Video: frustrated elk teaches Estes Park tourist who's in charge

Bull elk bugling in the fall
(Image credit: Getty)

A tourist visiting Estes Park, Colorado, got a shock recently when she strayed too close to one of the park's magnificent bull elk. The woman strayed too close to the animal near a parking lot, causing it to lower its head and display its antlers in a show of aggression.

Although generally timid, elk are wild animals and can be unpredictable, particularly if they feel that they, their young, or their food source are threatened. This time the elk didn't charge, but people have been seriously injured after antagonising the animals this way (usually by being knocked over and trampled).

The incident was captured on video by kindergarten assistant Melissa Henderson, and shared by Instagram account TouronsOfYellowstone, which specializes in highlighting bad behavior at US National Parks and other sites of natural beauty (often involving wildlife).

Estes Park, which often serves as a base for people visiting nearby Rocky Mountain National Park, is a picturesque town famed for its elk population, and even holds an annual festival dedicated to the animals.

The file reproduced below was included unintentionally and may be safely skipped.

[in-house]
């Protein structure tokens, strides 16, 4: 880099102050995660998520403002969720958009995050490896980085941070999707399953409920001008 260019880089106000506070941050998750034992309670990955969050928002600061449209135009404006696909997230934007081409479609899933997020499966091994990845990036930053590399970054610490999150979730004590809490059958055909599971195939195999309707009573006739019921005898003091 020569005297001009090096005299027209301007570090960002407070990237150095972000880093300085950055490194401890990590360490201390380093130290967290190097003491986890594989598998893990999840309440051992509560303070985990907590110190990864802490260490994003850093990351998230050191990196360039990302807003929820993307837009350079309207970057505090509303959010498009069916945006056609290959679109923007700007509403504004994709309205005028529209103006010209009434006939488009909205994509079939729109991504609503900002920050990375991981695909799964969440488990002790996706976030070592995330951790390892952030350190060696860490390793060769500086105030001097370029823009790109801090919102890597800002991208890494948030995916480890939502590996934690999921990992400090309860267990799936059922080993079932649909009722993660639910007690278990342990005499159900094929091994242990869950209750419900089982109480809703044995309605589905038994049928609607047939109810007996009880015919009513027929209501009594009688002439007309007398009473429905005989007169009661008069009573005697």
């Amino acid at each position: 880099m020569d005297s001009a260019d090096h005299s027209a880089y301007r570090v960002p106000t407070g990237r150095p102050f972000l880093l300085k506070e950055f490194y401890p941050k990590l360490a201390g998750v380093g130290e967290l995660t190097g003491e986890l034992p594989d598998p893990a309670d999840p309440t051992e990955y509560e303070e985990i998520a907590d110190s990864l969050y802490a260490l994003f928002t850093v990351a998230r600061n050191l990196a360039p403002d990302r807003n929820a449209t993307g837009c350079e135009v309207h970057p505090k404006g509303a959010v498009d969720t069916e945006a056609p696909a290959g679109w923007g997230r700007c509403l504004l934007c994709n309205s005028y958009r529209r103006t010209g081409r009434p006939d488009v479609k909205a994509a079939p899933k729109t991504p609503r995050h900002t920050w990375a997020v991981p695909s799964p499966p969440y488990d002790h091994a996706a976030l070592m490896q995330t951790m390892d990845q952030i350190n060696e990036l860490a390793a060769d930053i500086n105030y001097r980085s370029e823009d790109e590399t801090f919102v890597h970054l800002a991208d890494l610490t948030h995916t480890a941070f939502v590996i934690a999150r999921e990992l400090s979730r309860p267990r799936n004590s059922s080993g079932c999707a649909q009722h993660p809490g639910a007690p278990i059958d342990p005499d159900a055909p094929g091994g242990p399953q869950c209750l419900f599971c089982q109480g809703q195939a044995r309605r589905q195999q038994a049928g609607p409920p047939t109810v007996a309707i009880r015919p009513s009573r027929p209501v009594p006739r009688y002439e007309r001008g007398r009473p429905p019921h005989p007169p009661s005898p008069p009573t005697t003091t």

The town is particularly popular during the rutting season in the fall, when bull elk can be seen displaying their magnificent antlers, butting heads, and bugling as they assert their dominance. 

However, local authorities are keen to remind visitors that elk are best viewed from a distance, particularly during the rut when males can be territorial and aggressive. 

"Every day our dispatch center receives numerous calls for police officers to respond to elk issues around town, and the vast majority of issues are caused by people," says Estes Park Police Chief Wes Kufeld. The main problems are caused when people get too close to the animals, or park in the way of traffic to watch them, creating 'elk jams'.

The National Park Service advises visitors to stay at least 75 feet (23 meters) away from elk and bighorn sheep at nearby Rocky Mountain National Park. You should never attempt to disturb an animal to get its attention, and if an animal approaches, you should back away to maintain a safe distance.

For more advice, see our guide how to enjoy elk rutting season safely.

Cat Ellis

Cat is the editor of Advnture, She’s been a journalist for 15 years, and was fitness and wellbeing editor on TechRadar before joining the Advnture team in 2022. She’s a UK Athletics qualified run leader, and in her spare time enjoys nothing more than lacing up her shoes and hitting the roads and trails (the muddier, the better), usually wearing at least two sports watches.